Oberhauw

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Over Strike or High Cut

AKA Scheitelhauw - Scalp Strike, and Brain Blow (rappier)

Longsword

The Oberhauw is a vertical strike from above accompanied with a passing step and is one of Meyer's principal strikes. It is also one of the meisterhauw (historically referred to as a scheitelhauw in this context).

OberhauLine.png

Summary

  • Vertically downward cut
  • Guard transitions: Vom taglangortalber
  • Advantages: The oberhauw has the longest range of any cut, the motion is the same no matter which leg is forward at the start. Comes in from a high position so can be cut “over” other the opponent’s cut.
  • Disadvantages: The vertical line makes the blade easy to evade or to deflect to either side

Execution

The canonical strike described in Meyer is carried out as follows:

Full Cut
  • Begin in vom tag with an orthodox pommel grip.
  • Casts the tip of the blade out and forward, making sure they don’t throw their hands too far out in front of themselves as they do so. The lead hand acts as the pivot while the left hand draws the pommel around, both of the hands structured “behind” the hilt as the blade moves forward for maximum control and edge alignment as we learned in the section on gripping the sword.
  • As the blade passes overhead and moves out in front of the fencer, they take a passing step forward.
  • The blade passes through the position of langort.
  • The blade continues its motion down, stopping with the point toward the ground in the guard alber.

To cut again the fencer can now slash the blade up to vom tag again and cut with a step on the alternate leg.

Abbreviated Cut

Notice that it is possible to stop the cut at long point instead of following through to alber, though for beginners this cut through is beneficial.

  • Begin in langort with an orthodox pommel grip.
  • Drop the tip of the sword and lift the pommel through hangetort.
  • Let the blade tip continue around behind, keeping the hands overheard.
  • As the blade passes overhead and moves out in front of the fencer, they take a passing step forward.
  • The blade passes through the position of langort around the same time as the passing step lands

To cut again the fencer need only drop the top to the same side as their lead leg, and cut over in a circle (zirckel) with another cut to longpoint with a step.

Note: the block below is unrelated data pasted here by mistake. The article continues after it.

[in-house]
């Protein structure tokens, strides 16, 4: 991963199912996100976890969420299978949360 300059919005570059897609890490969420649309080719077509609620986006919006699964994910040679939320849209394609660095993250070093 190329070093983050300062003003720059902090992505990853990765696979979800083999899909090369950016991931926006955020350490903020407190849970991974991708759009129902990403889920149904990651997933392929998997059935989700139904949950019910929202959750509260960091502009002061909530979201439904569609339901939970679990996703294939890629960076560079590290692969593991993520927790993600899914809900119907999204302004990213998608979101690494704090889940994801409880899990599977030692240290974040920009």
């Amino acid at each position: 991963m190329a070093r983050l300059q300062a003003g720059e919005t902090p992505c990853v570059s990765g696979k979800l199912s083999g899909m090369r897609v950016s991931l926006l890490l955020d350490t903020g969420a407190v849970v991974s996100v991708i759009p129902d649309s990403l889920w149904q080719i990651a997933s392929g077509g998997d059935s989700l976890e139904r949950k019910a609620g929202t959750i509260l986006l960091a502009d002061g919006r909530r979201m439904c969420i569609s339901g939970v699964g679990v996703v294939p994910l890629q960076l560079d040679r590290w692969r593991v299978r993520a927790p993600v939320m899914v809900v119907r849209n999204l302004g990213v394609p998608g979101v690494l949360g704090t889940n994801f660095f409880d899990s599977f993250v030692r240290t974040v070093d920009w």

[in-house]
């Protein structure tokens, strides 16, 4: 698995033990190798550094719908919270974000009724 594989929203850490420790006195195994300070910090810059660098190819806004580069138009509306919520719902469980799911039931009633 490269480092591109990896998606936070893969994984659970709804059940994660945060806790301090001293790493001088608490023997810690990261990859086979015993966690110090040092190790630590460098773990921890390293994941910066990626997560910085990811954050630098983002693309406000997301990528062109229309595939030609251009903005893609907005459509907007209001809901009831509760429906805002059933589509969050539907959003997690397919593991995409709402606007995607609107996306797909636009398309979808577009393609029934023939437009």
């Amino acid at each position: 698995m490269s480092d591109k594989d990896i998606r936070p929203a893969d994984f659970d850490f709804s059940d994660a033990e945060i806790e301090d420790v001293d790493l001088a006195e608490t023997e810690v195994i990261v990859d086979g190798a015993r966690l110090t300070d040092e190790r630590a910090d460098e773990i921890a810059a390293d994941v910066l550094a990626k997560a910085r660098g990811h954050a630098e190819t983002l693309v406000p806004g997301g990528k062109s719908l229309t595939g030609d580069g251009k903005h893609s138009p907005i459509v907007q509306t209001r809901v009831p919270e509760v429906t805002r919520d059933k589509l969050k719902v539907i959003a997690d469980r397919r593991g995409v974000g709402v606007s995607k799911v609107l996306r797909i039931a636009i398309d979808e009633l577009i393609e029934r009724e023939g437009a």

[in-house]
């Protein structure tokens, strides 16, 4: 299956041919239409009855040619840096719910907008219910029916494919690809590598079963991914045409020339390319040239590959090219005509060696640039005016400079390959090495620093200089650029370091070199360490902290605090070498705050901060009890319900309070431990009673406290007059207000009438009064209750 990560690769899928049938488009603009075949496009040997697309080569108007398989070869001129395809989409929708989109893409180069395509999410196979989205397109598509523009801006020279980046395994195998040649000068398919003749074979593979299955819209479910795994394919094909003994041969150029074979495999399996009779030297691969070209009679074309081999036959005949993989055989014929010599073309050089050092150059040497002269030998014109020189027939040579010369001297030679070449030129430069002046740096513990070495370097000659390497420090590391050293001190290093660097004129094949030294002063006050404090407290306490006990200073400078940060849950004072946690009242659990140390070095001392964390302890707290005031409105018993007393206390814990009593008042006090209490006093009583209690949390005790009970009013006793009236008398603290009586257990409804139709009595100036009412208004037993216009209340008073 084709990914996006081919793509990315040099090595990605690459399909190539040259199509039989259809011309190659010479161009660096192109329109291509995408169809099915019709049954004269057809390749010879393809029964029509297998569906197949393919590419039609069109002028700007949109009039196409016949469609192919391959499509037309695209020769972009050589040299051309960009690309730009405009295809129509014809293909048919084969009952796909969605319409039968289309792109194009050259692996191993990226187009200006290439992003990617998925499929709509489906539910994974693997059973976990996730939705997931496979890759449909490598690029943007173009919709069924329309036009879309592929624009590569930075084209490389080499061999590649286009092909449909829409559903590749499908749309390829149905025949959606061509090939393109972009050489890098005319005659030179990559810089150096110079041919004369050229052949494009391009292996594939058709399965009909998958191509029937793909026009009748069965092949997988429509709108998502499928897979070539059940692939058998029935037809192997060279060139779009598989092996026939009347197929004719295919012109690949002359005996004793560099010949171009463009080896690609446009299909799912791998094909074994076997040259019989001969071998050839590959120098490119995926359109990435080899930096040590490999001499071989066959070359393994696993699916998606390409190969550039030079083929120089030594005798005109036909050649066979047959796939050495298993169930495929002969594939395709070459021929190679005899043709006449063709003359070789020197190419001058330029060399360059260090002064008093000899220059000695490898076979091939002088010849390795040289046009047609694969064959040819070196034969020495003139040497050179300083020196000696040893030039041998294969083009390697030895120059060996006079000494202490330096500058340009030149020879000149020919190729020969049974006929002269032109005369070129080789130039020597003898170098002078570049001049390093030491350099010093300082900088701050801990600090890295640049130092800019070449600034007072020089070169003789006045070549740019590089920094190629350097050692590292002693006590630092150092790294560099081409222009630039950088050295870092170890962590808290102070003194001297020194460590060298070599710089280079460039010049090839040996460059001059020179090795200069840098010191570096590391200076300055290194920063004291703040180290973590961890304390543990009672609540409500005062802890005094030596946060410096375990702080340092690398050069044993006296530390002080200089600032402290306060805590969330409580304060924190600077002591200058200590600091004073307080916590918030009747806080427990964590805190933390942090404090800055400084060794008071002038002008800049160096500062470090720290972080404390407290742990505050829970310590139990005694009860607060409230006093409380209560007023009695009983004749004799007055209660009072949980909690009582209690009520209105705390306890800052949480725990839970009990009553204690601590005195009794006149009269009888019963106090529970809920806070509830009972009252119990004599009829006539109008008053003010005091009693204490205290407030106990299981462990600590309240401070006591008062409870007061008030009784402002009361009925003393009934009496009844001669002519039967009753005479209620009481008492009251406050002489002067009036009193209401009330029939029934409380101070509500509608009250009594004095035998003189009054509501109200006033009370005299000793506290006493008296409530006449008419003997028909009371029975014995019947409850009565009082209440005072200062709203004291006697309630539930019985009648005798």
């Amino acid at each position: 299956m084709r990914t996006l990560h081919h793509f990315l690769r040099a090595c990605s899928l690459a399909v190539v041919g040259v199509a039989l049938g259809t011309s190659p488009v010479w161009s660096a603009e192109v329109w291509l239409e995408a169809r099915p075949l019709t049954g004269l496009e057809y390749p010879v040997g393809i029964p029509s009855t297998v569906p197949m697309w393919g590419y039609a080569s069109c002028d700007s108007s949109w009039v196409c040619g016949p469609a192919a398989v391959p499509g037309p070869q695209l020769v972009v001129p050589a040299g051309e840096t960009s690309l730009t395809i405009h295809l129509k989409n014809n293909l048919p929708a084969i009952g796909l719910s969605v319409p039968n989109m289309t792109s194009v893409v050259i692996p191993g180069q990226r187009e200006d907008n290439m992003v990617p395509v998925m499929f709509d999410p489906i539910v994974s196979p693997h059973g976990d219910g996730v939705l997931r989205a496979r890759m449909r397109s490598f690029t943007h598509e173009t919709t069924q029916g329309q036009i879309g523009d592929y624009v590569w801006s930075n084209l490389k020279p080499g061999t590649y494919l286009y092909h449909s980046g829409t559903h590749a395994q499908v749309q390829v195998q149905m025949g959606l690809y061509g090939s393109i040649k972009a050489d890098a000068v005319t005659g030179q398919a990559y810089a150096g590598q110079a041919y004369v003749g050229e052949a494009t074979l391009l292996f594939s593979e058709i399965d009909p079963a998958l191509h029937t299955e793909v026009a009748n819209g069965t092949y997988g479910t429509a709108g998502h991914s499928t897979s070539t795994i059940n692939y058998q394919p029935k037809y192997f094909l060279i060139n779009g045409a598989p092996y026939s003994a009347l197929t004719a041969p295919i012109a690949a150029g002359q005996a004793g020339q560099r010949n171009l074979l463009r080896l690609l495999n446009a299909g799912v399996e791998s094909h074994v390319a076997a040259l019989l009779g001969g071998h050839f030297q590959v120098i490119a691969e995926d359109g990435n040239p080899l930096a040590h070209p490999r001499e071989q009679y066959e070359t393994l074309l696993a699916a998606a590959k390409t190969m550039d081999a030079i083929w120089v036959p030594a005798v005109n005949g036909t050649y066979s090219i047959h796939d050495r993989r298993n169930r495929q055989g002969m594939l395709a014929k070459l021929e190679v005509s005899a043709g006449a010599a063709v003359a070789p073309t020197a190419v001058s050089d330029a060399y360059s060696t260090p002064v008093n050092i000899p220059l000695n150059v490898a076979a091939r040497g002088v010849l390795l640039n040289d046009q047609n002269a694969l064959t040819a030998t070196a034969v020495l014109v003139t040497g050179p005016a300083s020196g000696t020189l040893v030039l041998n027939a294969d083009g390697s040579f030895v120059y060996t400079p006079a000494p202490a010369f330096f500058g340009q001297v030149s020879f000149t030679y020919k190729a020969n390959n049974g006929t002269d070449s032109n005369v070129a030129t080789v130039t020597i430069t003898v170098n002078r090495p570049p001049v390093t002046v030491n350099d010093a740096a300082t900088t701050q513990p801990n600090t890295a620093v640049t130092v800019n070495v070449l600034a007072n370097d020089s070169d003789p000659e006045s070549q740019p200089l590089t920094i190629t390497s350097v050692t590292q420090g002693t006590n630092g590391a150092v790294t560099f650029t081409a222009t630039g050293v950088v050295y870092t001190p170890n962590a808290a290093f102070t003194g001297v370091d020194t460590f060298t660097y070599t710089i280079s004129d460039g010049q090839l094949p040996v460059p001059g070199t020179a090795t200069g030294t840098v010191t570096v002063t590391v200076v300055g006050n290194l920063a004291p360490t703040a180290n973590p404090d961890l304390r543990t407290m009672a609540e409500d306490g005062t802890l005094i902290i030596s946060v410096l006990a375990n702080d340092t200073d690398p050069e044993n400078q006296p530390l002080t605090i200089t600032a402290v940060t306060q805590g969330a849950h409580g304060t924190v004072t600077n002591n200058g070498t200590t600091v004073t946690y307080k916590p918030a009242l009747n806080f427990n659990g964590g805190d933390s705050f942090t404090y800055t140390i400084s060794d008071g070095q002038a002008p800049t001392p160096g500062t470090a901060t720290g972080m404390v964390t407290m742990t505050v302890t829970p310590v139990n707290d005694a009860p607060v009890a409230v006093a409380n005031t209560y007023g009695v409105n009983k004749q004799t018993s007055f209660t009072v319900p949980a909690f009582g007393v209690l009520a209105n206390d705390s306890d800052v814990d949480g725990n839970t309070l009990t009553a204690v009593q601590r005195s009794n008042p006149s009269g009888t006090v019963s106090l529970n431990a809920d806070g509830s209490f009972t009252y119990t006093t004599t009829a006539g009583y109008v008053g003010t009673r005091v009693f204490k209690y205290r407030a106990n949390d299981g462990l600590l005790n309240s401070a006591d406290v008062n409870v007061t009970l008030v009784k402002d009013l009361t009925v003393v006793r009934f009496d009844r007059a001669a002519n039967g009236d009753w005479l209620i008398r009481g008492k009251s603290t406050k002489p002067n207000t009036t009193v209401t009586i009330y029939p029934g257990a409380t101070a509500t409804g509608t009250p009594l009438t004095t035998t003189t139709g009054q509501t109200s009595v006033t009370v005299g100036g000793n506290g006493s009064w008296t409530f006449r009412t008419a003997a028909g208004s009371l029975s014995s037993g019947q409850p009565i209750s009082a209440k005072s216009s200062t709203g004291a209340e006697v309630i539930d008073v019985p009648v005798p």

Notes

While landing the step just as the long-point is reached ensures the strike has the maximum possible reach is achieved it may land slightly before or after depending on the needs of the fencer (an earlier landing, for example, allows for blade control if the fencer wishes to arrest the motion in long-point and carry on to other works.

Throughout the course of the cut the hips and shoulders should be aligned toward the target and the step should be smooth and without bobbing. The spine should be straight with the body upright or tilted forward. Any tilting or bending of the spine, or hunching of the shoulders in the cut is to be discouraged as it leads to poor cutting form and can put the fencer out of balance. The elbows should not be pointing out to the sides during the cut; they should be kept in and behind the blade.

Notice that this cut doesn’t follow a strictly circular arc; in fact the arc is slightly elliptical because of the “casting forward” motion of the blade which places the blade at maximum speed and extension at langort.

While the canonical description of the oberhauw ends in alber it is possible instead to bring the blade back to an on point position in pflug, or (as is more often the case in Meyer's treatises) to flow off from langort to one side or another only to cut around at a different opening.

Application

Aside from its use as a simple cut, Meyer favours the oberhauw for setting aside incoming blows of all kinds; a kind of generic cutting parry which can oppose strikes, deflect them, or redirect them along the axis of their movement.

Application 1 - Oberhauw Entry

In this application the cut is being used as a Hitter in the Onset. In this case the fencer is acting in the Vor.

Teacher Student
Vom tag, left leg forward Vom tag, left leg forward, out of distance
Gathering Step forward slowly As soon as the opponent is within range, Passing Step forward and to the right, Oberhauw
Withdraw (Abzug) with a defensive high cut or guard.

Application 2 - Oberhauw Versetzen (Parrying) with Umbschnappen (Snapping around)

In this application the cut is being used as a Taker in the Onset. In this case the fencer is acting in the Nach.

This application also demonstrates Umbschnappen from the over-bind.

Teacher Student
Vom tag, left leg forward Vom tag, left leg forward
Passing Step Zornhauw to the upper left opening. Passing Step back and to the right, Oberhauw to his strong to parry the blade away
Gathering Step forward right with the lead leg, Umbschnappen from the over-bind to the nearest opening.
Withdraw (Abzug) with a defensive high cut or guard.

Perform this also from the opposite side.

Related Applications

The following applications are derived from the Oberhauw but have specific sections describing them.

Dussack

One of the principal cuts of the dussack, it is a straight vertical strike to the scalp cutting straight down in the same way as the longsword.

Rappier

The Oberhauw is a vertical strike from above accompanied with a step and is the first strike described by Meyer for the rappier. It is one of the four principal cutting types and from it are derived various other high cuts including the Schielhauw and the Dempffhauww.

The execution of this cut is fundamentally similar to the longsword and dussack descriptions of the cuts.

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